How can we make learning easier?

Memorising historical facts, cramming vocabulary, practicing arithmetic: it’s inconvenient. We all know that. We put it off, forget about it, and suddenly find more important things to do. Like doing the laundry or the absolute desperate need to get a glass of milk right this second. But simple solutions can often be found.
Simon is 33 years old and lives in Berlin. He is another member of the group of people that don’t enjoy learning when learning is mandatory. He spends a lot of time on buses and trains getting from one neighbourhood to another. Time, he found, that could be used more effectively. In 2012, Simon founded “Semper” (previously “UnlockYourBrain”), a micro-learning app that allows people to learn no matter where they are.
Simon explains the app as follows: “We all unlock our phones an average of 32 times every day. Our app turns this into 32 opportunities to learn vocabulary or do math problems. You can even upload your own content, complete training modules and share learning packages with other users worldwide.”
“Semper” now has more than 30,000 daily users. Users are primarily students who upload their vocabulary list to “Semper” to prepare for their next test.
The app is part of a development that is proving just how useful mobile operating systems and the mobile network can be for learning processes. You no longer have to learn; you get to learn. In passing, in your everyday life, with no pressure.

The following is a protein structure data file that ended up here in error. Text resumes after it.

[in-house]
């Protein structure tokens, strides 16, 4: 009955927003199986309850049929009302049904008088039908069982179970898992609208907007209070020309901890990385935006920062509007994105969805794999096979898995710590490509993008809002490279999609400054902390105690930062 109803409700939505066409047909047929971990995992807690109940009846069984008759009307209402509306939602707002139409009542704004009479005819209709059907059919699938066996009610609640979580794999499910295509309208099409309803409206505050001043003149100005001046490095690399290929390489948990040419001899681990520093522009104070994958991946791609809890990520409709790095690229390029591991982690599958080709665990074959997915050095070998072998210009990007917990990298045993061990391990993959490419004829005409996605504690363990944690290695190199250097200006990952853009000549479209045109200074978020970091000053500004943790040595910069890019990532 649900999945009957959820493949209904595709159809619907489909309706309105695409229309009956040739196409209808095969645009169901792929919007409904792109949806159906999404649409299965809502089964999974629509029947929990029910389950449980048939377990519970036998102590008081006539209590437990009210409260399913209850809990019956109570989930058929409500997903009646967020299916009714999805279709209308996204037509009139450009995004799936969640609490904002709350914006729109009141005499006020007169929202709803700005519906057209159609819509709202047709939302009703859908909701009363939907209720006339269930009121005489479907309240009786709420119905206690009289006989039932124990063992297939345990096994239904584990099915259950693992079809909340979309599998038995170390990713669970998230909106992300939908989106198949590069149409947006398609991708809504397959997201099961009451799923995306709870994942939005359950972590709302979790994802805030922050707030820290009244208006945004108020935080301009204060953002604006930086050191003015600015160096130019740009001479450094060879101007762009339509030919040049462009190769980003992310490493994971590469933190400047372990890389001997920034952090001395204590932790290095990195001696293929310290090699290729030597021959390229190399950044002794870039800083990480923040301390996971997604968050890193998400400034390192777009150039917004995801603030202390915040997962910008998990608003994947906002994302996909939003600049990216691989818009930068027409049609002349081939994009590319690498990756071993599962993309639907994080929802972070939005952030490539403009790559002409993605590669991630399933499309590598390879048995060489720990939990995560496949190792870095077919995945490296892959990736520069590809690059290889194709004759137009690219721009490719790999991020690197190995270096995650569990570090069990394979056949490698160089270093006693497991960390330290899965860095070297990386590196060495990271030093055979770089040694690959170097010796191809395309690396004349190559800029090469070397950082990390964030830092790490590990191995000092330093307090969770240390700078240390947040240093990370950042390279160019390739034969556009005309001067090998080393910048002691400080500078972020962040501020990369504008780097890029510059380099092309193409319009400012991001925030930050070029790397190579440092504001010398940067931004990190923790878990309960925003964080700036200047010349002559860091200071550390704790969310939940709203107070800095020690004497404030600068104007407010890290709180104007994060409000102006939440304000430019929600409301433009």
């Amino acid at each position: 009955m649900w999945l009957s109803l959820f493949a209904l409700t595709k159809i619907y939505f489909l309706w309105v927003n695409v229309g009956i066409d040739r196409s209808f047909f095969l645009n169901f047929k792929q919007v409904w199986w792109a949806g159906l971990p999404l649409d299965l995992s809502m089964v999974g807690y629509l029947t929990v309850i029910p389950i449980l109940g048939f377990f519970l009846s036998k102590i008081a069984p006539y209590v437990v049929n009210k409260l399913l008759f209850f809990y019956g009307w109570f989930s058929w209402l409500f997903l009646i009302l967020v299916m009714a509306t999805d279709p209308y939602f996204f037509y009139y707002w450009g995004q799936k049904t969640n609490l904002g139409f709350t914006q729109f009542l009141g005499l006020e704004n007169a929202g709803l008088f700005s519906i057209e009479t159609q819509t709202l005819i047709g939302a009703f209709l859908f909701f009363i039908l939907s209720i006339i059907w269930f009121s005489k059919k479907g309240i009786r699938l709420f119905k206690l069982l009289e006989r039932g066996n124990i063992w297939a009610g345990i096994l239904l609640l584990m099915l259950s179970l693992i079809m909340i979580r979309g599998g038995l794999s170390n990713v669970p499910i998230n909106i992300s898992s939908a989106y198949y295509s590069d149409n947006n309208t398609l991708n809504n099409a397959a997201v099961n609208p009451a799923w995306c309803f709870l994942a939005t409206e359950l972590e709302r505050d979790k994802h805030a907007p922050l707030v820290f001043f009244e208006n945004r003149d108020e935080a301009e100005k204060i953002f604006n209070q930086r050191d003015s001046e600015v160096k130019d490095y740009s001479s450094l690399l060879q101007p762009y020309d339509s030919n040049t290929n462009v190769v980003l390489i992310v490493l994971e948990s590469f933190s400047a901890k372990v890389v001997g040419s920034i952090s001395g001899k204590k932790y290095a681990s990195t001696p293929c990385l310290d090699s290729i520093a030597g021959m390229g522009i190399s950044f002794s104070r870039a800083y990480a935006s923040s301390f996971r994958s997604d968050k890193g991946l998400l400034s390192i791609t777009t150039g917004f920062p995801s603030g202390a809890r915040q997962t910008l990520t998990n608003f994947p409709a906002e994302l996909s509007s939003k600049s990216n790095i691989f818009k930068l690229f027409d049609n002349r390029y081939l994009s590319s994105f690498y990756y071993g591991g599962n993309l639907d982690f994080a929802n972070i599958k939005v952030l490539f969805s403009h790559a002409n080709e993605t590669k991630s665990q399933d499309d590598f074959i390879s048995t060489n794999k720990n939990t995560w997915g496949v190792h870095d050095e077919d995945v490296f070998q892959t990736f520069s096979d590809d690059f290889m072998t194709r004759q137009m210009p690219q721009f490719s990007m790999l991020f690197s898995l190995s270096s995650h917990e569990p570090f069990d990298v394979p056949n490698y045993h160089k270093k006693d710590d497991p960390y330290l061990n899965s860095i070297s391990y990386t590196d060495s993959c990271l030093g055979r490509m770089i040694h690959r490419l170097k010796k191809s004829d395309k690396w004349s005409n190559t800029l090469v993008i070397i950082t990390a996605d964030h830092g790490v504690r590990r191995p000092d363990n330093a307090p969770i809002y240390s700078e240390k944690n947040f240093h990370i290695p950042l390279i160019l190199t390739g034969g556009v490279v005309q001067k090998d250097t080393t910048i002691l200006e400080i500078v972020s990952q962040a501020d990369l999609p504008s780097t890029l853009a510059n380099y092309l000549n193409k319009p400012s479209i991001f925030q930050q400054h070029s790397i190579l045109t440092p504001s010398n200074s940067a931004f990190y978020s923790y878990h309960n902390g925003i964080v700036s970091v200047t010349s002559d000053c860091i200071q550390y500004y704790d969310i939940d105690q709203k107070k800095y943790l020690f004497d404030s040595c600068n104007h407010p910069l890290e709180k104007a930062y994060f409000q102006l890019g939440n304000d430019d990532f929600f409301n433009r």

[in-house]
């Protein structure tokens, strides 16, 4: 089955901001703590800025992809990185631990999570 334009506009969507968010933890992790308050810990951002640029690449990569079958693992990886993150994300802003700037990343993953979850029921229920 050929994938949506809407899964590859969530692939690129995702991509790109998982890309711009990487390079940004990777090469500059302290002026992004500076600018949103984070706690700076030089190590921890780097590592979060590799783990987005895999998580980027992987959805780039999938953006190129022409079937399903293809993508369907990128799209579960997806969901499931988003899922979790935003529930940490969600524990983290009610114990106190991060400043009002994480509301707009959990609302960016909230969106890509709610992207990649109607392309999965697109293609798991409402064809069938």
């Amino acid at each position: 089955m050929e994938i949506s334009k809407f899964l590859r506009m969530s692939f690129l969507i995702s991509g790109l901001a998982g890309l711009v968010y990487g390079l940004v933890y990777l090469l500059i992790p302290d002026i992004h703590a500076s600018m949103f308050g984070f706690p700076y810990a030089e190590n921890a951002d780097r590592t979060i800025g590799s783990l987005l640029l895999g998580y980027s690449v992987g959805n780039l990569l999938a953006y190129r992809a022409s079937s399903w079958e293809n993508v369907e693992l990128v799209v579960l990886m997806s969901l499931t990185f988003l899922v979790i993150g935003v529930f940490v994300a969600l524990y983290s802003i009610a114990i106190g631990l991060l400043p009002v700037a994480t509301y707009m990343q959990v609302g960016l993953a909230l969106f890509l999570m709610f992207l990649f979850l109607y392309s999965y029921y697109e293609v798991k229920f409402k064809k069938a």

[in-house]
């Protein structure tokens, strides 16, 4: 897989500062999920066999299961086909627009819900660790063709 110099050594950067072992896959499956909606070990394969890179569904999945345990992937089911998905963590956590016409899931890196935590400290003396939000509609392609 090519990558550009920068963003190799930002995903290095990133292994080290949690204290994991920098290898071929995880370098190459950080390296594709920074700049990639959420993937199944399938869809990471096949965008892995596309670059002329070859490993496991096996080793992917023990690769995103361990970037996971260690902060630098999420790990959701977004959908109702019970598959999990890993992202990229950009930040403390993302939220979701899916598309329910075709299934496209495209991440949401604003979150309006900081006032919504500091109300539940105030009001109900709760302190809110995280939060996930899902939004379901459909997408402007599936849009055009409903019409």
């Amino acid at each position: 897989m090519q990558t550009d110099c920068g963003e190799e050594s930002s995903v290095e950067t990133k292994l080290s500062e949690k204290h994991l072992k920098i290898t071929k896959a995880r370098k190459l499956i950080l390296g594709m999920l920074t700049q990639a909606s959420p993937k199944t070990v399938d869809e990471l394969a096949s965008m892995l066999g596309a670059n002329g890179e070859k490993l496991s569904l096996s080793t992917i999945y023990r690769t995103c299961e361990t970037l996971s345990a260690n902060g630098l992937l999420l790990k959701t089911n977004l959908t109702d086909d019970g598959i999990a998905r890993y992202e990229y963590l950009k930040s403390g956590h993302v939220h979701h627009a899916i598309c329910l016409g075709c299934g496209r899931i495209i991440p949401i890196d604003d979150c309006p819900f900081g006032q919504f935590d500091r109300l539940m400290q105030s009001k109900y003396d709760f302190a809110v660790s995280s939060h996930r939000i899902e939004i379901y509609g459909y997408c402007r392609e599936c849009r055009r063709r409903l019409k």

Alternative learning models are another thing Generation25 craves. Men and women between 15 and 80 got involved in the discussion on Simon’s app, coming up with productive responses to the question, “How can we make learning easier?” But it was primarily students who defined the discussion, and their suggestions proved how important it is for digital media and technology to be integrated into everyday school life. Their comments also prove that the assumption that “no one enjoys studying” is wrong. All it takes is the right tool.
Leo, 15, writes: “Integrate a lot more videos into schooling, equip classrooms with modern technology and projectors.”
Björn, 16, agrees: “Learning with the media we are all using today: smartphones, tablets and computers.”
Leo’s and Björn’s requests are paradigmatic, as is the desire for more practical experience: “More of a practical focus instead of having to memorise subject matter.” (David, 16)
It’s time for progress. “The more apps there are that make learning more fun, the better for my nieces – I would’ve loved to have these kinds of apps at their age.” (Florina, 36) “Learning has to be a game! We would all learn a lot more if knowledge were imparted more playfully.” (Andreas, 37)
Simon’s project has struck a nerve: with Generation25 and internet-savvy Germans. New technologies can help bring education to a new level and easily integrate it into everyday life. These kinds of apps make learning happen almost by itself. We just have to download them.



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